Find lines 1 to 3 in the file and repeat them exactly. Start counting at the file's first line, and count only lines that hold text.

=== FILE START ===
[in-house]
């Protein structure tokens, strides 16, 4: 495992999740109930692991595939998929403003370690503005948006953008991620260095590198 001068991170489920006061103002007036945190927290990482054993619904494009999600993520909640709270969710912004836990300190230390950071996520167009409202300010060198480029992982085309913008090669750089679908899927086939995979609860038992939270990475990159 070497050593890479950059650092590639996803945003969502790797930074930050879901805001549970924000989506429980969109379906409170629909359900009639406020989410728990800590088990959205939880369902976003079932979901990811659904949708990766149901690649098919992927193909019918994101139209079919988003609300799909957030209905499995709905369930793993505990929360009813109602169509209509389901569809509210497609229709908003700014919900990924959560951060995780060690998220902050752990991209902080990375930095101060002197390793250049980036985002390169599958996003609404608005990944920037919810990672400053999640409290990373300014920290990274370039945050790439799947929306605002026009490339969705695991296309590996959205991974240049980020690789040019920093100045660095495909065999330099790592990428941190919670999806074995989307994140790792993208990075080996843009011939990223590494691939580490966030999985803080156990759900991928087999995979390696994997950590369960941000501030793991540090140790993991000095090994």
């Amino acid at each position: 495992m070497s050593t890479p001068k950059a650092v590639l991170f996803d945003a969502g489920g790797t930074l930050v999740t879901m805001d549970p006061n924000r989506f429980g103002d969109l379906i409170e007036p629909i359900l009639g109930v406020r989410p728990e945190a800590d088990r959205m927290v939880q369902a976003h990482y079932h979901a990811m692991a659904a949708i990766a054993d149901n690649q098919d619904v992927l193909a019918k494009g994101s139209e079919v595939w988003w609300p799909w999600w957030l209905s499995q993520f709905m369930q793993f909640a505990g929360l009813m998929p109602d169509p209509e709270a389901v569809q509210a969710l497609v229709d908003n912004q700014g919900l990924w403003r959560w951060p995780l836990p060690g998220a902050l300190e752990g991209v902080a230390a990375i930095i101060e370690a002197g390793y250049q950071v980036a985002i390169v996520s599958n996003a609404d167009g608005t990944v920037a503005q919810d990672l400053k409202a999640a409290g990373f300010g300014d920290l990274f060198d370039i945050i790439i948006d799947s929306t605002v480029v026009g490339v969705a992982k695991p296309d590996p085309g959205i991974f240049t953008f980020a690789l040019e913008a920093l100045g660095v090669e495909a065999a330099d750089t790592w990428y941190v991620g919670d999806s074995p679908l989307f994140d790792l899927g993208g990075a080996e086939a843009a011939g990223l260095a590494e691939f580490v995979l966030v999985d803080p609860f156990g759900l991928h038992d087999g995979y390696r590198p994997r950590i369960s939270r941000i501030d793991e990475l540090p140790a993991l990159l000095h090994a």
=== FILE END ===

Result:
[in-house]
């Protein structure tokens, strides 16, 4: 495992999740109930692991595939998929403003370690503005948006953008991620260095590198 001068991170489920006061103002007036945190927290990482054993619904494009999600993520909640709270969710912004836990300190230390950071996520167009409202300010060198480029992982085309913008090669750089679908899927086939995979609860038992939270990475990159 070497050593890479950059650092590639996803945003969502790797930074930050879901805001549970924000989506429980969109379906409170629909359900009639406020989410728990800590088990959205939880369902976003079932979901990811659904949708990766149901690649098919992927193909019918994101139209079919988003609300799909957030209905499995709905369930793993505990929360009813109602169509209509389901569809509210497609229709908003700014919900990924959560951060995780060690998220902050752990991209902080990375930095101060002197390793250049980036985002390169599958996003609404608005990944920037919810990672400053999640409290990373300014920290990274370039945050790439799947929306605002026009490339969705695991296309590996959205991974240049980020690789040019920093100045660095495909065999330099790592990428941190919670999806074995989307994140790792993208990075080996843009011939990223590494691939580490966030999985803080156990759900991928087999995979390696994997950590369960941000501030793991540090140790993991000095090994």
């Amino acid at each position: 495992m070497s050593t890479p001068k950059a650092v590639l991170f996803d945003a969502g489920g790797t930074l930050v999740t879901m805001d549970p006061n924000r989506f429980g103002d969109l379906i409170e007036p629909i359900l009639g109930v406020r989410p728990e945190a800590d088990r959205m927290v939880q369902a976003h990482y079932h979901a990811m692991a659904a949708i990766a054993d149901n690649q098919d619904v992927l193909a019918k494009g994101s139209e079919v595939w988003w609300p799909w999600w957030l209905s499995q993520f709905m369930q793993f909640a505990g929360l009813m998929p109602d169509p209509e709270a389901v569809q509210a969710l497609v229709d908003n912004q700014g919900l990924w403003r959560w951060p995780l836990p060690g998220a902050l300190e752990g991209v902080a230390a990375i930095i101060e370690a002197g390793y250049q950071v980036a985002i390169v996520s599958n996003a609404d167009g608005t990944v920037a503005q919810d990672l400053k409202a999640a409290g990373f300010g300014d920290l990274f060198d370039i945050i790439i948006d799947s929306t605002v480029v026009g490339v969705a992982k695991p296309d590996p085309g959205i991974f240049t953008f980020a690789l040019e913008a920093l100045g660095v090669e495909a065999a330099d750089t790592w990428y941190v991620g919670d999806s074995p679908l989307f994140d790792l899927g993208g990075a080996e086939a843009a011939g990223l260095a590494e691939f580490v995979l966030v999985d803080p609860f156990g759900l991928h038992d087999g995979y390696r590198p994997r950590i369960s939270r941000i501030d793991e990475l540090p140790a993991l990159l000095h090994a």